The ability of the model to simulate the large-scale distribution was also used to conduct sensitivity tests on the nutrient forcing from rivers and dust and atmospheric deposition. Here, it is worth remembering that the Sargassum model is not coupled with the biogeochemical model so it is not directly forced by these external inputs of nutrients but through the biogeochemical model. This prevents the representation of some opportunistic utilization of nutrients that could be done by the algae. Moreover, it is worth mentioning that the half-saturation constants obtained from the basin-scale optimization procedure are low (likely because the biogeochemical model tends to have low surface nutrient concentrations in the tropical northern Atlantic). This could limit the sensitivity of the model to high nutrient inputs. With these limitations in mind, we found a 17 % and 21 % decrease in annual Sargassum distribution in the experiments without river nutrient runoff and without atmospheric nitrogen deposition, respectively. This suggest that these forcings alone cannot fuel the total Sargassum biomass. Regarding the nutrient brought by the Amazon, this is in agreement with recent conclusions from Johns et al. (2020) and Jouanno et al. (2021), who suggest that the riverine fertilization of the tropical Atlantic is not at the origin of the phenomenon nor control its year-to-year variability. At this stage, the processes controlling the interannual variability and overall increase of Sargassum remains an open question that will deserve further attention. Application of the numerical tracer method initially proposed by Ménesguen et al. (2006), which tracks nitrogen or phosphorus from any source throughout the biogeochemical network, could help identify the nutrient sources that control the phenomenon without altering the large-scale biogeochemical content.
Several aspects which could be of potential importance for Sargassum growth have not been considered here. First, growth and mortality could depend on the age of the fragments, through colonization by epiphytes. There is a lack of knowledge on these aspects, and mesocosm experiments would be useful to better constrain such dependence in the model, if relevant. Second, we assume that Sargassum does not compete with phytoplankton for resources. The annual mean consumption of N and P in the mixed layer is shown in Fig. 11 for both phytoplankton and Sargassum, obtained from the NEMO-Sarg1.0 and PISCES-Q models, respectively. It reveals that the consumption of N and P by the phytoplankton is 2–3 orders of magnitude larger than the consumption of N and P by the Sargassum. So, at the basin scale, it seems reasonable to consider that Sargassum growth does not affect phytoplankton growth. But at the local scale (scale of a raft or scale of a bay) and particularly with low mixing conditions, Sargassum could compete with phytoplankton for resources. A full coupling of our Sargassum model with PISCES-Q may allow us to address such questions. Third, our results show a strong dependence on the nitrogen uptake parameters. We do not consider possible fixation of atmospheric N through diazotrophic assemblage. Biological nitrogen fixation by diazotrophic macroalgal association has been shown to be important for some Sargassum species (e.g. Sargassum horneri, Raut et al., 2018) and this could also be the case for the holopelagic Sargassum where epibionts N-fixating bacteria have been observed on these species (Carpenter, 1972; Michotey et al., 2020).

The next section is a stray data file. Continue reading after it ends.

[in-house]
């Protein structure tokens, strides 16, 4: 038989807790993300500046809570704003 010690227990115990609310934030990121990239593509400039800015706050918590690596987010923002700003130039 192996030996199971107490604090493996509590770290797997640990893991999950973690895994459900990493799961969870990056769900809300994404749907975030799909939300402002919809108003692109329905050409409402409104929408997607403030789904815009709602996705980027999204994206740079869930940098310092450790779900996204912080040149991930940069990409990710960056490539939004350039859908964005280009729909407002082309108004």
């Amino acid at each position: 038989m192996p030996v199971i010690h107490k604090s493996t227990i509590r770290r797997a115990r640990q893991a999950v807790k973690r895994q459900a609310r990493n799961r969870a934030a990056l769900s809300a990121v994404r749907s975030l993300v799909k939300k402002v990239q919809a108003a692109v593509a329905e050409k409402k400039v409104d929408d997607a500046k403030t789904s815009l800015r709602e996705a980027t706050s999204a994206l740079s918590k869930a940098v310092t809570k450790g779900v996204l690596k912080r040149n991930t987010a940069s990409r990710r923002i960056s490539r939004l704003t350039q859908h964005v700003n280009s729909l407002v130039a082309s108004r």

Finally, our modeling system succeeds in maintaining some biomass in the tropical central and eastern Atlantic. This pool of Sargassum has been shown to be of key importance in the year-to-year maintenance of the population (Wang et al., 2019). So, we expect the model to be useful to address the question of interannual variations.
The authors wish to pay tribute to Frédéric Diaz, a colleague suddenly deceased, whom we all esteemed for his humanity, his high standards, his dedication to research, and his investment in teaching.
The Sargassum model is built upon the standard NEMO code (release 4.0.1, rev 11533). The reference code can be downloaded from the NEMO website (http://www.nemo-ocean.eu/, last access: 11 September 2019). The NEMO code modified to include the Sargassum physiology and transport is available in the Zenodo archive (Jouanno and Benshila, 2020, https://doi.org/10.5281/zenodo.4275901). Forcing fields for the year 2017 are also included in the Zenodo archive.
JJ and RB developed the model code, with inputs from LB, FD, TC, JS, and CC on the Sargassum modeling strategy. FD, TT, FM, and TC provided insight on the Sargassum physiology. SB, OA, CE, GM, and MHR participated to the physical–biogeochemical model implementation and tuning. LB provided the Sargassum satellite detection product. PN and MM provided fields of atmospheric nitrogen deposition. JJ and AS performed the simulations and analysis. JJ prepared the manuscript with contributions from all co-authors.
The authors declare that they have no conflict of interest.
Publisher's note: Copernicus Publications remains neutral with regard to jurisdictional claims in published maps and institutional affiliations.
This study was supported by the “Convention Sargasses” between IRD and the French Ministère de la Transition Écologique, CNRS, ANR project FORESEA (https://sargassum-foresea.cnrs.fr, last access: 28 June 2021), and TOSCA SAREDA-DA project. Supercomputing facilities were provided by GENCI project GEN7298. The authors would also like to thank the two anonymous reviewers for their constructive comments that helped to improve this paper and offered very interesting perspectives on our work and its future development, as well as Sophie Valcke for her editorial work.
This research has been supported by the Agence Nationale de la Recherche (grant no. ANR-19-SARG-0007-01). This work is part of the TRIATLAS European project (South and Tropical Atlantic climate-based marine ecosystem prediction for sustainable management; H2020 grant agreement no. 817578).
This paper was edited by Sophie Valcke and reviewed by two anonymous referees.